Antibody (IgG) to C. trachomatis was determined in the serum sample of each individual using the kit ′IMMUNOCOMB′ from Orgenics Ltd., Israel. As per the instruction, using the comb supplied, samples were processed through rows of wells (A to F), containing diluent (A), wash solution (B), conjugate (C), two wash solutions (D,E) and chromogen solution (F). At a time 10 specimens, one positive and one negative control could be tested. The sample which developed a colour on the respective comb was considered as positive.
Routine semen analysis
Semen analysis such as volume, concentration, viscosity, motility and WBC cell count (pus cell) was also carried out in each of these cases.
The average age (±S.D.) of the 15 males selected for the study was 31.3±3.92 years (range:25-38 years). Of these 15 cases, 5 (33.3%) were positive for C. trachomatis antigen in their urine sample. Among these 5 cases, two were also positive for this infection in their semen samples. In others, this infection was not detectable either in urine or in semen.
C. trachomatis antibody (IgG) was detected in 7 (46.7%) serum samples. Among these cases 3 had antigen in their urine samples, indicating that 3 (20%) cases had both antigen and antibody. Considering the presence of antigen or antibody or both, 9 (60%) cases were with the C. trachomatis infection.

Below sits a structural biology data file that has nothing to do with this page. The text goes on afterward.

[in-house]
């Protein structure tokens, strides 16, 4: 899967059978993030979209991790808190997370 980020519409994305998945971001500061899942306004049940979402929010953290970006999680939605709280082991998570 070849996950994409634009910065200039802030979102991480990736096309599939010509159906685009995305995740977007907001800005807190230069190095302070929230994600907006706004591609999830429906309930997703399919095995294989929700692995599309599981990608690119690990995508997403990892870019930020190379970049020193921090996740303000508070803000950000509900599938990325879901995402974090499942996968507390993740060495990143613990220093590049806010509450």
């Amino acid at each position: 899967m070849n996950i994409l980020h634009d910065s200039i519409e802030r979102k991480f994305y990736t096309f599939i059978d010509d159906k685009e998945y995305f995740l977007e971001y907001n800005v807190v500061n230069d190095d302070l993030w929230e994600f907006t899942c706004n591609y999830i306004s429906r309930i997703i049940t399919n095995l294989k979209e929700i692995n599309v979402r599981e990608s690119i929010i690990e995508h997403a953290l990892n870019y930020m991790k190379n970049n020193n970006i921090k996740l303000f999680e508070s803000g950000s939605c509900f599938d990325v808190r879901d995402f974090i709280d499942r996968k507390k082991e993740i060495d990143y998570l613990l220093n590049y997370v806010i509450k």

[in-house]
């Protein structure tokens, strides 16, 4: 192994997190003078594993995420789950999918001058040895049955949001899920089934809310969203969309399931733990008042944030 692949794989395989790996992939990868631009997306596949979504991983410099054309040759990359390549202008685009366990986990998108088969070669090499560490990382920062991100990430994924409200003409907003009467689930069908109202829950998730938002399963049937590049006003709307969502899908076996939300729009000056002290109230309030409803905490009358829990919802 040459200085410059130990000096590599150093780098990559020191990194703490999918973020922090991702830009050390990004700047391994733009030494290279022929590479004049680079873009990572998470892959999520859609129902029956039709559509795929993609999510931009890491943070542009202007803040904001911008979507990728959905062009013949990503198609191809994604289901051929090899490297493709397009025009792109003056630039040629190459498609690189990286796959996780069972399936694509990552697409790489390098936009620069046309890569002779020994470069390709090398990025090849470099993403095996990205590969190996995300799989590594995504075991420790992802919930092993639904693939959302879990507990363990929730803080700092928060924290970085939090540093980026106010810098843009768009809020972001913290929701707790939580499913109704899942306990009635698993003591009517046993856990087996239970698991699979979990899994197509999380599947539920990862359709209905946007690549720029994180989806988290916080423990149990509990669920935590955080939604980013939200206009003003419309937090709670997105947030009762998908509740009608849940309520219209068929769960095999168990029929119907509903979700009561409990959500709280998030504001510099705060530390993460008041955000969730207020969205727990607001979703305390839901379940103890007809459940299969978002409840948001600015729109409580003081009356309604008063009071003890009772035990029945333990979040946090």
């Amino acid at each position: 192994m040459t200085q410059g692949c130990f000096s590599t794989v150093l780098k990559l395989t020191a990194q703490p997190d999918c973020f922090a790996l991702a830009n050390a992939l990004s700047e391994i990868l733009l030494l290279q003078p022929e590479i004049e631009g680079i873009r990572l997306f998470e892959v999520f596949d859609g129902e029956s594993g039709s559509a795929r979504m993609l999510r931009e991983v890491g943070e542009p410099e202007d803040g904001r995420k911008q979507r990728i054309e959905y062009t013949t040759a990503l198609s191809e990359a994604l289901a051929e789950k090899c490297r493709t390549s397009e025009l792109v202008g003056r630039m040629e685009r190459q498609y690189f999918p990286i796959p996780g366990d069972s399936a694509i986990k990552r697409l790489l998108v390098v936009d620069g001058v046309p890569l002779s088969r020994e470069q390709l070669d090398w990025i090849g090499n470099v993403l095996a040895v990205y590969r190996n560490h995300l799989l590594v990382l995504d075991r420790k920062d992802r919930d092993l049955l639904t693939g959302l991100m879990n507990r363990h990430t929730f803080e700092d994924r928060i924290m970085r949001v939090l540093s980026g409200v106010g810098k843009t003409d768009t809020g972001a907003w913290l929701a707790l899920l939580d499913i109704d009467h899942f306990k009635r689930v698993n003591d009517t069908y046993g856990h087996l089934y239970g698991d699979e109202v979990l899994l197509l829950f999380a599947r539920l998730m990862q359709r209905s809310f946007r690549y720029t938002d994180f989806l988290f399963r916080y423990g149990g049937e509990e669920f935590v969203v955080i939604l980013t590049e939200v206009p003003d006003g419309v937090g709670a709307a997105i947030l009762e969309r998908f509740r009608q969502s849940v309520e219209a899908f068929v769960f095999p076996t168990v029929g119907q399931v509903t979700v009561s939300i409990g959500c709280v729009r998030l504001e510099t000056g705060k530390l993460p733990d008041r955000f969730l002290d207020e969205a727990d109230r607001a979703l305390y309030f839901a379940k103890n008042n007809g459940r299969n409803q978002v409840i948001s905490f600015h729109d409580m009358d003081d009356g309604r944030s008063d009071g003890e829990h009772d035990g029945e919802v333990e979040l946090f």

The routine semen analysis result showed that 6 (40%) individuals had a semen volume less than the average normal volume (1.5-4.5 ml). Sperm count was low (< 20 mill/ml) in 6 (40%) cases. Of these 6 cases, 3 had low semen volume. Sperm motility was low in 4 (26.7%) cases while the others had normal rapid linear progressive motility (>25%). Average pus cell count was 4-5/hpf (high power field). Semen viscosity was normal in 6 (40%) cases.
When the routine semen parameters were correlated with the C. trachomatis infection, it was observed that among the infected cases (n=9), 5 (55.6%) had semen volume less than the normal volume. Sperm count, motility and viscosity were abnormal in 66.7% (n=6), 33.3% (n=3) and 55.6% (n=5) of cases respectively. Among the infected cases, the average pus cell count was 5-7 cells/hpf whereas in non-infected cases, it was 2-3 cells/hpf Table 1.